Well, there are still LPs, and look how long vinyl's been dead.
I think, at least as far as pop music is concerned, we're headed back to the 50s, when singles (aka 45s) dominated. Jazz and classical will hold on to the prerecorded disk much longer, both because of the nature of the art and because their audience is older and less computer-centered. At some point, everything will be available for download, and everyone will see that as the normal way to acquire music. At that point, hi-rez disks (and that may include CDs) will become an audiophile fetish, offered at audiophile prices. But that day is still a long way off.
I don't that it is quite the "Future of Music", but for many people it is a convenient, guilt-free way of obtaining music online. The ability to purchase a couple of tracks from a disc is a great achievement of this service. That it is being done by Apple is icing on the cake for many.
Myself, I'm not interested. I work in the IT industry and spend plenty of time in front of (and behind) computers. I have no desire to spend any time listening to music on any of my computers.
I have but don't often use the mp3 capability of my handheld computer. Also, I rarely find myself in a place where I want to listen to my mp3 player.
I find that going through the effort of ripping cd's and then burning them to an mp3 player or another cd is just not worth it.
Of course, I also realize that my views do not reflect that of the majority of the target audience of the major record labels.
The question touches on a lot of important issues (OS platforms, formats/standards, the role of p2p clients,...) some of which were discussed in a similar thread
. If something like Moore's Law applied to bandwidth and storage to a degree comparable to computing power, then we might expect future formats with less compression than ones ubiquitous today, assuming there is/will be widespread consumer demand for greater quality. Even given that (dubious) assumption, the economics of hardware dictate that (relatively) cheap storage/playback devices geared to compressed formats will always be pretty pervasive. All things considered, it does not look like the pressure on the high-end/audiophile market will abate in the forseeable future, especially since formats are in flux and predominantly determined by mass-market players. We have BoD (books-on-demand), FoD ([legal]files-on-demand), Fz-o-D (filez-on-demand[via p2p]). It's a pity we don't have VoD (vinyl-on-demand) - and I don't mean ebay.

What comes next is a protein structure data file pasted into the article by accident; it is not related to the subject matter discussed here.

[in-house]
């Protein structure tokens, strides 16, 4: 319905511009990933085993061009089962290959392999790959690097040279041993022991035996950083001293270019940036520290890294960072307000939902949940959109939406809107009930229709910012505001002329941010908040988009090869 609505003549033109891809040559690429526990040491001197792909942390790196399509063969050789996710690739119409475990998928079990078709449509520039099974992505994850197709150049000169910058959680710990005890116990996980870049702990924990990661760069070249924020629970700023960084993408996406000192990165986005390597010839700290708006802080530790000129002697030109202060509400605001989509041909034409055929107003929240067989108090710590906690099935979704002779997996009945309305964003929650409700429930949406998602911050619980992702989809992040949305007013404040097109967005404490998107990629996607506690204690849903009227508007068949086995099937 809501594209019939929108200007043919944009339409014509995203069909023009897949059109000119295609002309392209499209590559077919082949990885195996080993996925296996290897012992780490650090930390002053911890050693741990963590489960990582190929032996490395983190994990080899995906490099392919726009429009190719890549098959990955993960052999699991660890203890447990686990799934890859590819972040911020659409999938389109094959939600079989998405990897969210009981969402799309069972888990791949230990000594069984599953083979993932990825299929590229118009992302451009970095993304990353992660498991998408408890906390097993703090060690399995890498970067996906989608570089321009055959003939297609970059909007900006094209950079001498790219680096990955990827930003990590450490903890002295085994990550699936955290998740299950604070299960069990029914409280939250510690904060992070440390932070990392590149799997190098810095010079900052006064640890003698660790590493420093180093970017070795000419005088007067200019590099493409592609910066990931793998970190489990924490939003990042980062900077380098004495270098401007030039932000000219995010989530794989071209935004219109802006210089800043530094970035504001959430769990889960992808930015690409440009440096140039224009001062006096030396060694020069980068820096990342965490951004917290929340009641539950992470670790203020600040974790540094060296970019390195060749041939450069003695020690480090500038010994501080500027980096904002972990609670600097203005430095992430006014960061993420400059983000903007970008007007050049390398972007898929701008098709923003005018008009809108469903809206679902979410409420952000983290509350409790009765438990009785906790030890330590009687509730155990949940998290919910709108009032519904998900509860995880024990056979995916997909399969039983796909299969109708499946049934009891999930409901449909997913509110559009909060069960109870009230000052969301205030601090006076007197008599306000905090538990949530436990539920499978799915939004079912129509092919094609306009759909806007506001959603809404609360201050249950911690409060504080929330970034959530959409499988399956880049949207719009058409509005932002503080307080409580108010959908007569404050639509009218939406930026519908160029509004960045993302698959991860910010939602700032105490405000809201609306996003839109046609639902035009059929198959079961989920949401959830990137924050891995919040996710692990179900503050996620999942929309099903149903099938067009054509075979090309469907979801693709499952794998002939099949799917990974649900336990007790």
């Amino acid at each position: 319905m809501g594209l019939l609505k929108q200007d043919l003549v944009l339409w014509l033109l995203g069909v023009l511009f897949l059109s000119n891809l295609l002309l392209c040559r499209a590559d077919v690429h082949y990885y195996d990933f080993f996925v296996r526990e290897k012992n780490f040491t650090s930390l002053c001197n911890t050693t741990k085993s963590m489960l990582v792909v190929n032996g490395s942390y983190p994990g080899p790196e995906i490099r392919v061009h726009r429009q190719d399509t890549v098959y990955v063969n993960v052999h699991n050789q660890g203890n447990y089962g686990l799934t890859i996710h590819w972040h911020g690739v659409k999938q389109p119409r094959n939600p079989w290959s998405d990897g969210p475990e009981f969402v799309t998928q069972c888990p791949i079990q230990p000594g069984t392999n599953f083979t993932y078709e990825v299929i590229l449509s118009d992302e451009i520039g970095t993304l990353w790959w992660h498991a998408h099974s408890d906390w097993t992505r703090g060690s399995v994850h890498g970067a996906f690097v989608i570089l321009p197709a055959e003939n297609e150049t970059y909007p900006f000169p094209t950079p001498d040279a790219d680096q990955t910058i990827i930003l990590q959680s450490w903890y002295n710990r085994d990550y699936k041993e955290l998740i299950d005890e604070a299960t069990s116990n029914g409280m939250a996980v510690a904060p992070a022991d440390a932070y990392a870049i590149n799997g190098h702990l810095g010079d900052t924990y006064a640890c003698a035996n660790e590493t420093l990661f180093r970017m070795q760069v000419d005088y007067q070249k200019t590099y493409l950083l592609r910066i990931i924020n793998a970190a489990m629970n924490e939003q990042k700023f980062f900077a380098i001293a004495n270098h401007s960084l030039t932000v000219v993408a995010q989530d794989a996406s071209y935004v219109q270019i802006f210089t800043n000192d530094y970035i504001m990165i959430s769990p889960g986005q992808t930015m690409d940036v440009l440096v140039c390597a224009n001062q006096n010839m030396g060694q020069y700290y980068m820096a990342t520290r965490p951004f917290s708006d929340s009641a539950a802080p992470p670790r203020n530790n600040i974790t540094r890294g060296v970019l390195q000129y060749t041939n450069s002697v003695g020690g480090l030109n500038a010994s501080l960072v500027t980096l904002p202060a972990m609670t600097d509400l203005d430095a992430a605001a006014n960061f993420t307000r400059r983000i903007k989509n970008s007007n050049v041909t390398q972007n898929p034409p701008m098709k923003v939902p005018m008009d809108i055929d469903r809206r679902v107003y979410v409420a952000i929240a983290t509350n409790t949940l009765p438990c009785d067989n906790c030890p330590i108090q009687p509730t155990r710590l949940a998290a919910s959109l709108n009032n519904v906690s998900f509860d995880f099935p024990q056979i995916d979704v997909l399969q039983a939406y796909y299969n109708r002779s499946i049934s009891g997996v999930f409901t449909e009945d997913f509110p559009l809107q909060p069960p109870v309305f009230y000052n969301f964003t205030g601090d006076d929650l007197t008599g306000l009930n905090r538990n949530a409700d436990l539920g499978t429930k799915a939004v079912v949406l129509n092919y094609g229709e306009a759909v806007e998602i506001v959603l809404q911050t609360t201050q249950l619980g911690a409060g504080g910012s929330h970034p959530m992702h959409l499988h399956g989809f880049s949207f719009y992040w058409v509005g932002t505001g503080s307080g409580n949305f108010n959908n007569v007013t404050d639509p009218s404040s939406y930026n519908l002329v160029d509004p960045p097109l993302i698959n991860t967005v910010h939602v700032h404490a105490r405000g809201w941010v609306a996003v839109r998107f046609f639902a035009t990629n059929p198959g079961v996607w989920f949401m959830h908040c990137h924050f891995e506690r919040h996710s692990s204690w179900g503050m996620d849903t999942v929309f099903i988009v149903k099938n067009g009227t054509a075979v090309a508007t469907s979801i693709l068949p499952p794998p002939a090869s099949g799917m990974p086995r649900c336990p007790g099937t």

(BTW, I thought the G&M was THE cdn nat'l paper.)
Dmcewan, I meant to put a question mark after "The Future of Music", to indicate my wondering what the future of music storage/reproduction holds for those of us who look for quality. I have very little interest in burning, ripping, MP3's and so on. I spend most of the working day in front of a PC and try to avoid computers at all cost the rest of the time.
Agonanon, I will have to take the time to read the thread you kindly linked in your post. Thanks. I agree that it's a dubious assumption that there will be widespread demand for high quality digital/on-line music formats. Although Bomarc makes a good point about the long-rumoured demise of LP's.
(G&M was THE national paper in Cda until the National Post was launched a few years ago, although I've personally more or less ignored the existence of the latter)